anyway, I want to know what colors you folks like in your photography. I tend to stay with earth tones or bold, saturated, primaries or secondaries. Pastels don't do it for me.


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Feb 14, 2015 13:49 |  #11
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What about pink, He's Gone? :p :p


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Post edited over 4 years ago by Wilt. (2 edits in all)
     
Feb 14, 2015 14:01 as a reply to  @ Left Handed Brisket's post |  #12

I was suggesting different principles be considered, not specifically suggesting one approach.

  • one can control SATURATION of the background by projecting gels onto a) white, or b) grey, or c) black
  • while one can control BRIGHTNESS via power/intensity of the light projected thru the gel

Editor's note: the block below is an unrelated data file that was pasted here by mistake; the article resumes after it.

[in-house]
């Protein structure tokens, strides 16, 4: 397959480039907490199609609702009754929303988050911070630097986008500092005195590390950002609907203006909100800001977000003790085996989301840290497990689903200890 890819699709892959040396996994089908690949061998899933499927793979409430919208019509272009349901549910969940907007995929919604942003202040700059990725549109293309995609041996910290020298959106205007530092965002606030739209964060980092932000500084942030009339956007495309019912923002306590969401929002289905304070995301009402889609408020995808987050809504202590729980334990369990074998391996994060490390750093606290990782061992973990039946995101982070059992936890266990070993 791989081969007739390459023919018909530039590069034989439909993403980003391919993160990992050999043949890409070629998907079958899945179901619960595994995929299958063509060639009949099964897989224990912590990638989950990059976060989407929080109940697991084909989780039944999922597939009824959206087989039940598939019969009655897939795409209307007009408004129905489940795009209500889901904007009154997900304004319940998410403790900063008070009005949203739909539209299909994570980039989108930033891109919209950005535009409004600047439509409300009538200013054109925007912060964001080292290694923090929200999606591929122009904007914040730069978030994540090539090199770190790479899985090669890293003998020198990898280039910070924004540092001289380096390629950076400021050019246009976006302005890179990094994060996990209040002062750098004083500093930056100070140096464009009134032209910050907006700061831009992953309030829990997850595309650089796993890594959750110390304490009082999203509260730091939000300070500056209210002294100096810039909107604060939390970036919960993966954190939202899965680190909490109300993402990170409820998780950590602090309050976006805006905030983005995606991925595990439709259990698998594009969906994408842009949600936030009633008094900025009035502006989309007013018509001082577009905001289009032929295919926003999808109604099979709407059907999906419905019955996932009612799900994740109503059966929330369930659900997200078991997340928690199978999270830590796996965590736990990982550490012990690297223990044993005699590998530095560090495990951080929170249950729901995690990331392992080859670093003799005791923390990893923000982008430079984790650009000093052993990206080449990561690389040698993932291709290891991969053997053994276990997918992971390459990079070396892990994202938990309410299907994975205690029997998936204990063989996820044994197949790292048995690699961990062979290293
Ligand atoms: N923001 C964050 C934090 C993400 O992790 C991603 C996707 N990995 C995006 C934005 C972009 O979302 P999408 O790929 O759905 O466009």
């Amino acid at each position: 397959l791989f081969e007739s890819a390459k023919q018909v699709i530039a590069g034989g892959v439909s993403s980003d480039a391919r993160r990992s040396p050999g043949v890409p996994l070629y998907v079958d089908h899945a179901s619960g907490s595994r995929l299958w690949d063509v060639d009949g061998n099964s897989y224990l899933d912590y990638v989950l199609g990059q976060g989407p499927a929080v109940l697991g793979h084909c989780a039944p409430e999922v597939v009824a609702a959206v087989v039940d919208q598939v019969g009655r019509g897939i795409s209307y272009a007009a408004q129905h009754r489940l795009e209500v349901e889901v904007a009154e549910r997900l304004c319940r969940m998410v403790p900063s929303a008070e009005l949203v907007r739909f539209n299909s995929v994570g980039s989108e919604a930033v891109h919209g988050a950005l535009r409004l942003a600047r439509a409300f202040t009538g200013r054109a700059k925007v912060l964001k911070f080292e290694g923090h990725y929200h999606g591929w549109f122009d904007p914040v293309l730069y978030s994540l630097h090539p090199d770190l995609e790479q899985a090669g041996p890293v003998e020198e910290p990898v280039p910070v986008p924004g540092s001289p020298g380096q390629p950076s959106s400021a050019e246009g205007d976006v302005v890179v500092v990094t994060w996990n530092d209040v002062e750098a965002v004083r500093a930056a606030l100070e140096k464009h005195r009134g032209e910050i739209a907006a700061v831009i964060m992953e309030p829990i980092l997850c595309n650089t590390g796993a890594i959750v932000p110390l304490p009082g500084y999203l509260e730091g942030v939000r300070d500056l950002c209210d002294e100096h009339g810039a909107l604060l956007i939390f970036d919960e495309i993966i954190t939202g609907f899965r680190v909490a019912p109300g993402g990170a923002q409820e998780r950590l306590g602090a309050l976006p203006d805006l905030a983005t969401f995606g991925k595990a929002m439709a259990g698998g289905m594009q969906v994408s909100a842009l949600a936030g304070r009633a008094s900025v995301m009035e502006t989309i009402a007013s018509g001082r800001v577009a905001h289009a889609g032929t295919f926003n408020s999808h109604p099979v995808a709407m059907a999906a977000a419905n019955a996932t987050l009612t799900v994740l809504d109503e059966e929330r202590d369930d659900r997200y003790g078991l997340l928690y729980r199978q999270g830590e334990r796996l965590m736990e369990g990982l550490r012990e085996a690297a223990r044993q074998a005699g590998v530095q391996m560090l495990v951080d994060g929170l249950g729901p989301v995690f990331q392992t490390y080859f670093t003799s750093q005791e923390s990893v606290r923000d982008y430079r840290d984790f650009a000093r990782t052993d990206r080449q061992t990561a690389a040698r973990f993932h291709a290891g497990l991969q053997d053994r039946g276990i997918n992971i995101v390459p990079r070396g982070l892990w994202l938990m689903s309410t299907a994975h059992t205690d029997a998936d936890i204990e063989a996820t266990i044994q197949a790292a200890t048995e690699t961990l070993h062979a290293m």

• and one can control HUE simply with gel color selection



The link (camera shot on the color paper) is dull and boring. So instead you can put the camera into a 'set' and illuminate your background (neutral colored paper) with a gel, and the level of illumination established by the power of the b/g light source, saturation is controlled with what the gel is projected onto.
Your latest post with photo of flash gear sitting on a acrylic plastic which reflects the background is that principle in action.

Additionally, one can use TRANSMITTED light rather than reflected light, as this is an example from a lighting workshop I once took. (This shot is actually a three part multiple exposure on one piece of film.)

IMAGE: http://i69.photobucket.com/albums/i63/wiltonw/IMG001.jpg

In this particular case, the exercise was about using transmitted light, thru the background paper and (separately!) thru the glass of wine, not about reflective illumination of the set or wine bottle

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pulsar123
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Post edited over 4 years ago by pulsar123.
     
Feb 14, 2015 14:05 as a reply to  @ Alveric's post |  #13